Star Wars: Andor Episode 9 shows the horror of the Empire’s systematized cruelty

Image: Star Wars: Andor/Disney+
Image: Star Wars: Andor/Disney+ /

Star Wars: Andor Episode 9 has a little bit of everything we’ve come to love/hate about the Empire: prison labor, a spineless Senate, stalking, and torture. There’s a thick layer of anxiety and tension over every scene in “Nobody’s Listening!” Once again, Andor turns in a superb piece of Star Wars storytelling.

A lot of deep, dark, important stuff happens in this week’s episode. One of the standout moments is also one of the most cringe in Star Wars history. It features Syril Karn (Kyler Soller), of course. His interrogation with ISB officer Dedra (Denise Gough) last week apparently made a real impression…as did Dedra.

Yes, Syril caught feelings for Dedra, who is visibly disgusted by the fact that he’s been hanging out outside the IBS office hoping to catch a glimpse of her. And we thought he could sink no lower.

However, Syril’s feelings aren’t just about Dedra’s “charming” personality. It’s clear he’s in love with the idea of order and discipline at all costs. As a fascist, Dedra embodies order, discipline, and the power of authority.

What do you get when a fanboy stalker and a fascist walk into a space bar? Maybe we’ll find out in future episodes. And I can’t imagine how much more in love with Dedra Syril will be when he hears about the torture she inflicted upon Bix Caleen (Adria Arjona).

Star Wars: Andor makes the Empire scarier and more banal than ever before

Dedra continues to drill down on the Buyer/Luthen (Stellan Skarsgård) and any connections to Cassian Andor (Diego Luna). Bix tries to avoid giving clear answers to questions, but the Empire has ways of making her talk. Dedra instructs an Imperial doctor named Gorst to utilize his “unique” interview methods. Dr. Gorst explains that the sound Bix will hear is the dying screams of children of a sentient species the Empire massacred as part of its colonization efforts. Their screams caused severe psychological distress in the Imperial officers who murdered them.

We don’t hear what Bix hears, but her earsplitting screams are enough, especially as the scene transitions to the harsh metal drilling of the prison labor camp. About a month into his detention, Cassian has developed a camaraderie with his fellow inmates. He and his work team run a tight ship, cranking out literal cogs for the Empire day in and day out. But Cassian and his team also take note of every little detail about how the facility works, how many guards are where and when, and what, if any, weak points there are.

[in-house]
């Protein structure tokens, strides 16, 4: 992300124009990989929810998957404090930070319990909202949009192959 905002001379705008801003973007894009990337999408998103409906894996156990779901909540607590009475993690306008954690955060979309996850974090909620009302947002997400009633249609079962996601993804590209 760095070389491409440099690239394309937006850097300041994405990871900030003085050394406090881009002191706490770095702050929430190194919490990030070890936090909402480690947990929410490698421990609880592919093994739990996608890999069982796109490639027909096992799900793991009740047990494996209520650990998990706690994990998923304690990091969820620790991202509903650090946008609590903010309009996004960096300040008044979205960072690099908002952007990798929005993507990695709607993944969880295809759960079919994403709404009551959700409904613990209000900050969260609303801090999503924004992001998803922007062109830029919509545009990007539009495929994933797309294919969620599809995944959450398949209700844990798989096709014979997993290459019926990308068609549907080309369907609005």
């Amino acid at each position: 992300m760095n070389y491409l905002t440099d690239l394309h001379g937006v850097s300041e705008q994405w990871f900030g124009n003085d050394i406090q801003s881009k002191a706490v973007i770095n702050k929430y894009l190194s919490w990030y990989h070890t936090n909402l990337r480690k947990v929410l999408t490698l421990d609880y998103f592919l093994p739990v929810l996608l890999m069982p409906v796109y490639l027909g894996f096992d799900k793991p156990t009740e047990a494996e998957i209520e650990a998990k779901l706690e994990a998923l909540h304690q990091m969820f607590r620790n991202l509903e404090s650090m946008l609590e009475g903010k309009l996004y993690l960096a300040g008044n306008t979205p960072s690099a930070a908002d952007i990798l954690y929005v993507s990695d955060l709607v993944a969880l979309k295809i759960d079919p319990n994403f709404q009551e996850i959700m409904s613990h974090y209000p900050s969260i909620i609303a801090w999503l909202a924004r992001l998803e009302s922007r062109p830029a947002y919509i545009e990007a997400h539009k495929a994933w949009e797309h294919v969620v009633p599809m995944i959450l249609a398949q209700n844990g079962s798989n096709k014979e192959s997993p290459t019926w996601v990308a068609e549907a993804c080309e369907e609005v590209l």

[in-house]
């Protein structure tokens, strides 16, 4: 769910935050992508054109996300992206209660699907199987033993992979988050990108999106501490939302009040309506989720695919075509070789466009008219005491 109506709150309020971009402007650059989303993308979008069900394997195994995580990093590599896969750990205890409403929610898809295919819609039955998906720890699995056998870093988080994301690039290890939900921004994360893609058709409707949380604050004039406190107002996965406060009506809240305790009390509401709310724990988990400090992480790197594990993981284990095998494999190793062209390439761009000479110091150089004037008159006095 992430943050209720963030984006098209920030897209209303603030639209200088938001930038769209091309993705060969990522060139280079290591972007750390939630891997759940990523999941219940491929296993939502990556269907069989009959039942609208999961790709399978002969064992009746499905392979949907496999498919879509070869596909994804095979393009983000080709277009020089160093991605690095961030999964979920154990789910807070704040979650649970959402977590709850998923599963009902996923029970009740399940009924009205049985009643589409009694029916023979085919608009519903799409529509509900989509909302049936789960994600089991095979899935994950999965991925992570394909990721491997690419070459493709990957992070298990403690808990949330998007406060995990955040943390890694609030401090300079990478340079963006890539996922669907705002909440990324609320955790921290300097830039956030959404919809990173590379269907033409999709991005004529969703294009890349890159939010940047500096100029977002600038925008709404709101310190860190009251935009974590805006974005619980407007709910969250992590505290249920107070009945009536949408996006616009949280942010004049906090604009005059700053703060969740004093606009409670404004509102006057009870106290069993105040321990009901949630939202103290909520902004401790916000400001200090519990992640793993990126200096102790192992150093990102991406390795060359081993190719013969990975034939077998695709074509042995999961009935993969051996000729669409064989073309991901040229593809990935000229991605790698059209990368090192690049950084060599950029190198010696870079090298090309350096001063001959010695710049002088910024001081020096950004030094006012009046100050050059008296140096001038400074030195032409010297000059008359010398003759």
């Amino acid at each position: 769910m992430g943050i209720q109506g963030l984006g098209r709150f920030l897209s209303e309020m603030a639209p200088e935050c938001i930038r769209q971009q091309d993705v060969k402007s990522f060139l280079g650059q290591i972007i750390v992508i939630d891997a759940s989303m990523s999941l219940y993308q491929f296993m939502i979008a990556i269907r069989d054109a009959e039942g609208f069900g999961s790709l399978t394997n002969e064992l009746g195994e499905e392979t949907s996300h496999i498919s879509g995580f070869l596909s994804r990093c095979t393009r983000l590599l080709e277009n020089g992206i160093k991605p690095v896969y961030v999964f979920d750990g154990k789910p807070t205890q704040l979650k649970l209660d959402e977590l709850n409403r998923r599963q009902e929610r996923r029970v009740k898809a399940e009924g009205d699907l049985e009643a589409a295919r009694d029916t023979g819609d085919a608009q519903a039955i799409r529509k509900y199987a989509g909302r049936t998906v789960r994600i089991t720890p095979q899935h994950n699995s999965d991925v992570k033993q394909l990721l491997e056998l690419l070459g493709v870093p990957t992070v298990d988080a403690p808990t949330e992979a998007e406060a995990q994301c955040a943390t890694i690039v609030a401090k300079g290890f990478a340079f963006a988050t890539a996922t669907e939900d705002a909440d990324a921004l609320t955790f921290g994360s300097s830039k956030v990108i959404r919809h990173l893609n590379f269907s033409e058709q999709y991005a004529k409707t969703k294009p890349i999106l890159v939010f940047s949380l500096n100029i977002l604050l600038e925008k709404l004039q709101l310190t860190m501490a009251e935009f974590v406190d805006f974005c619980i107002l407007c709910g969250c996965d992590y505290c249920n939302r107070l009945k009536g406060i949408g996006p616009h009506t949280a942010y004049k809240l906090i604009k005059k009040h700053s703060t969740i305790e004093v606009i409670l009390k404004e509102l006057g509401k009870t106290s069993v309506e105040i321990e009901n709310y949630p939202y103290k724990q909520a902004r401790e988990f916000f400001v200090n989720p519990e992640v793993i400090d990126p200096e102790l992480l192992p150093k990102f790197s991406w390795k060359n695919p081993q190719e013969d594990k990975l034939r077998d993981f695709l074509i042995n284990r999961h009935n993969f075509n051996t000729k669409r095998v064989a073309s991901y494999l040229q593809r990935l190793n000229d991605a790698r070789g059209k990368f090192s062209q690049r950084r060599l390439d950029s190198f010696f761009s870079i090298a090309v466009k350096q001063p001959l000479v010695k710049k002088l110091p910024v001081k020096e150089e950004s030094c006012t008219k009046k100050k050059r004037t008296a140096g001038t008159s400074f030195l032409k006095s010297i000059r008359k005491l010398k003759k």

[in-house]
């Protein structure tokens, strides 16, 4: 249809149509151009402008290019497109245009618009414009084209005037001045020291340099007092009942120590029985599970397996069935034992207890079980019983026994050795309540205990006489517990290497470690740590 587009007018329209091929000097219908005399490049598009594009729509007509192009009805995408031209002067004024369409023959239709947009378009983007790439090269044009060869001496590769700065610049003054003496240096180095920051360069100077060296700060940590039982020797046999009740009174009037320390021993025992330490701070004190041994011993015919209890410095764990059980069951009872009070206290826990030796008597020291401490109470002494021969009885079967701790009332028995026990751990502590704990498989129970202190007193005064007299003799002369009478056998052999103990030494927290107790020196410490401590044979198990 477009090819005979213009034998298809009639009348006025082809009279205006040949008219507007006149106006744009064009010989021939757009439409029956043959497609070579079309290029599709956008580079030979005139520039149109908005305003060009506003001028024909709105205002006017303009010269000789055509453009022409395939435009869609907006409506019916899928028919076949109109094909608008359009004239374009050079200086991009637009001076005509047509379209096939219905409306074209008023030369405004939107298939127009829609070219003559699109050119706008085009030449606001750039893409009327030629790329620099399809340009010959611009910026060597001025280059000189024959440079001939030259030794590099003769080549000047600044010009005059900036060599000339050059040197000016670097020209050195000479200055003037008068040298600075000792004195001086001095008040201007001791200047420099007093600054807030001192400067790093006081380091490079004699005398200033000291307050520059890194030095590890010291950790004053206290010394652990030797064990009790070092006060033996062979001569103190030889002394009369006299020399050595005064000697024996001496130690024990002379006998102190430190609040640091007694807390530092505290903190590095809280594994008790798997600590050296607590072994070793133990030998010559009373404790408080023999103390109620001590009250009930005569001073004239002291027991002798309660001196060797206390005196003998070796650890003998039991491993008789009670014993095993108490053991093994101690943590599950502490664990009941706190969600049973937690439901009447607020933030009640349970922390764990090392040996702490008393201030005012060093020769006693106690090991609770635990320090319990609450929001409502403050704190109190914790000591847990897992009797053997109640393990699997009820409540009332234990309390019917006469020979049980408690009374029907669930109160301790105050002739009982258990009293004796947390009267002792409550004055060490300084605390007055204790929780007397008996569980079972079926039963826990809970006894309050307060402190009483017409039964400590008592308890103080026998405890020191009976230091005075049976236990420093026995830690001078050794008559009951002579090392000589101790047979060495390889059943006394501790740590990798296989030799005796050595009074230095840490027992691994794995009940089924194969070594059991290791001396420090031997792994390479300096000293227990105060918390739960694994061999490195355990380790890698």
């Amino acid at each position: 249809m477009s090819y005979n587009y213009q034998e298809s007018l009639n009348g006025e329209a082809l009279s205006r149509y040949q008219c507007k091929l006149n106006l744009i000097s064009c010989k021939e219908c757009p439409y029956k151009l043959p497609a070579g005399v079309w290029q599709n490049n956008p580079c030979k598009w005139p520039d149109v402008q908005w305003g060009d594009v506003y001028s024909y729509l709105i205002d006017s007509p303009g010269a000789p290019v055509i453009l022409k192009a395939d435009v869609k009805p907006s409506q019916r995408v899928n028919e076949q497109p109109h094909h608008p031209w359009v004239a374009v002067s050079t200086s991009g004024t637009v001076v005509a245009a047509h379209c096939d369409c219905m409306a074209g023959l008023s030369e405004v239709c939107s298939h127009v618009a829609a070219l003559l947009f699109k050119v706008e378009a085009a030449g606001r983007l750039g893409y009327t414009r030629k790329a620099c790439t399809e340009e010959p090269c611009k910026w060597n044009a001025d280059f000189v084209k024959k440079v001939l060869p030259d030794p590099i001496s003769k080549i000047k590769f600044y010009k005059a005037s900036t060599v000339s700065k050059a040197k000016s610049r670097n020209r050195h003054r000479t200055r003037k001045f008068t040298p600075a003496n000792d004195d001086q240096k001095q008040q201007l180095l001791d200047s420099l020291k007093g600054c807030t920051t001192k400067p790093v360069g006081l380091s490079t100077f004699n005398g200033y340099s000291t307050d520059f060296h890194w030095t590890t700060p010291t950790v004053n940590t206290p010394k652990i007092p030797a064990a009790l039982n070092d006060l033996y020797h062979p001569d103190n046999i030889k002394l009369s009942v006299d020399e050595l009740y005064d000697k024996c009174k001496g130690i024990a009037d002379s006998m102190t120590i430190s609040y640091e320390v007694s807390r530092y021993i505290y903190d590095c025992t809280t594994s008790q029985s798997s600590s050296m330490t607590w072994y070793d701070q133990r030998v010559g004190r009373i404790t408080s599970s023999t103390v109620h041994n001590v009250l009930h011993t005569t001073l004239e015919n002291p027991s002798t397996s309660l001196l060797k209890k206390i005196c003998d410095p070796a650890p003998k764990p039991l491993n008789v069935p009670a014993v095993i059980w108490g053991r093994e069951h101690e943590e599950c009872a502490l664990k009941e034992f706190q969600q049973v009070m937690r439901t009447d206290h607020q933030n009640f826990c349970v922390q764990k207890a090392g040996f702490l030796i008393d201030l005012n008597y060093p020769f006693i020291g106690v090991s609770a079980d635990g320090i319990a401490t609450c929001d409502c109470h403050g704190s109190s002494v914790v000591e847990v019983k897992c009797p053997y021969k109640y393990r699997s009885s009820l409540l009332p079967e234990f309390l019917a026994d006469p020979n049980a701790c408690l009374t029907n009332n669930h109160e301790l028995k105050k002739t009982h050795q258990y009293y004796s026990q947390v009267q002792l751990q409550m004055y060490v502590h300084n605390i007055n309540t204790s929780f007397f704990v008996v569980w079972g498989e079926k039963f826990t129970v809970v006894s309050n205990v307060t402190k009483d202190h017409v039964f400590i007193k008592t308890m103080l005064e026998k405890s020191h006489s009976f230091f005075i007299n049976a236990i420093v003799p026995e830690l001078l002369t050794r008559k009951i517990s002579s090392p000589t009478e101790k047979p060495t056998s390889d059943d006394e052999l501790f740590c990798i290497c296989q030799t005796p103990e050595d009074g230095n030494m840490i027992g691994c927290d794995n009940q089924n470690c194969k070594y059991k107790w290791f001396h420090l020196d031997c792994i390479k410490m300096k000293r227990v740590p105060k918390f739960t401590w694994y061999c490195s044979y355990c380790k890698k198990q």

The climactic cliffhanger involves rumors of trouble on another level spreading among the inmates. When Melshi (Duncan Pow) says that the Empire could just keep them all as prisoners in the facility forever and no one would ever know or care, Kino (Andy Serkis) lashes out. While not a villain, Kino is still a prisoner surviving on the idea that his actions will lead to his eventual release.

Kino only has 217 shifts left until freedom, and we see his anxiety start to rise as the rumors swirl and Cassian tries to get information from him about the number of guards on each level. Kino finally cracks when he witnesses the death of Ulaf (Christopher Fairbank), who suffers a stroke and is put out of his misery by an imprisoned doctor. The doctor reveals that the “trouble” on Level 2 had to do with the entirety of the level being fried because of an Imperial mistake. Apparently, a prisoner who had just been “released” was put back into the prison on the same floor where he’d  been before. To cover up the mistake and quell any rioting, the Empire killed the entire level.

It’s then that Kino and Cassian realize that no matter how many shifts they have left, no one is ever getting off Narkina 5. The episode ends with Kino saying there are never more than 12 guards on the floor at any given time.

Andor continues to explore systemic issues affecting both the Star Wars galaxy and our own. It’s a nail-biting, anxiety-ridden thriller that isn’t afraid to show us the dark sides of not only the Empire but also the brewing rebellion. Without feeling too “Star Wars-y”, the show is still very much a Star Wars story that goes beyond grand destinies and space wizards to deliver a smart and authentic take on the nature of rebellion.

Episode Grade: A

Next. Andor Episode 8 explores cruel inhumanity of Imperial prison labor. dark

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